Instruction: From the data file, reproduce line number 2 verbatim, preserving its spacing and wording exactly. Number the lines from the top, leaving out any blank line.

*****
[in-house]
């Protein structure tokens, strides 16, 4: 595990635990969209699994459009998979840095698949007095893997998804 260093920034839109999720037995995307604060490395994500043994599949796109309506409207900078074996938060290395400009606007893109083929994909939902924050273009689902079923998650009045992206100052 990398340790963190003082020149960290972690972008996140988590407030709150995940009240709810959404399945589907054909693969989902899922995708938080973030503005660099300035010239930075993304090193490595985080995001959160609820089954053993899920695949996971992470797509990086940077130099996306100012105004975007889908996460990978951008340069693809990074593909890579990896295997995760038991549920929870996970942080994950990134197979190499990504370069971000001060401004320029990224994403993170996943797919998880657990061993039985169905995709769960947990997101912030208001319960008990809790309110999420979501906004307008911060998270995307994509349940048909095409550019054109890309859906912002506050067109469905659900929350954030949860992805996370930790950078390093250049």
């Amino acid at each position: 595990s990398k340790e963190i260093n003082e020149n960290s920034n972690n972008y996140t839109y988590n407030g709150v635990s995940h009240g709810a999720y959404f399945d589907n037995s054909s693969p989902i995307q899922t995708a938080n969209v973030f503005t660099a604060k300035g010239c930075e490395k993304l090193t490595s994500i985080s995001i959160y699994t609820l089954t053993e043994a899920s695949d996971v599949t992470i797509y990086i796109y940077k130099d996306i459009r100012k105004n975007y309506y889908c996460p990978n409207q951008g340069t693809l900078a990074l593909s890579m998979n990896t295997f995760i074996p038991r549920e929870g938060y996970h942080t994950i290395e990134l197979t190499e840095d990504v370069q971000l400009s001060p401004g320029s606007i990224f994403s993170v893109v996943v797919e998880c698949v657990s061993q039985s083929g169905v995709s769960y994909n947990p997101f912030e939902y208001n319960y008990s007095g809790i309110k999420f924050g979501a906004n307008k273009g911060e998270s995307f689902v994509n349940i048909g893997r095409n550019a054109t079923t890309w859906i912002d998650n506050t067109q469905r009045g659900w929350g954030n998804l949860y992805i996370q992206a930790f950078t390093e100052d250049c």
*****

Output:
């Protein structure tokens, strides 16, 4: 595990635990969209699994459009998979840095698949007095893997998804 260093920034839109999720037995995307604060490395994500043994599949796109309506409207900078074996938060290395400009606007893109083929994909939902924050273009689902079923998650009045992206100052 990398340790963190003082020149960290972690972008996140988590407030709150995940009240709810959404399945589907054909693969989902899922995708938080973030503005660099300035010239930075993304090193490595985080995001959160609820089954053993899920695949996971992470797509990086940077130099996306100012105004975007889908996460990978951008340069693809990074593909890579990896295997995760038991549920929870996970942080994950990134197979190499990504370069971000001060401004320029990224994403993170996943797919998880657990061993039985169905995709769960947990997101912030208001319960008990809790309110999420979501906004307008911060998270995307994509349940048909095409550019054109890309859906912002506050067109469905659900929350954030949860992805996370930790950078390093250049």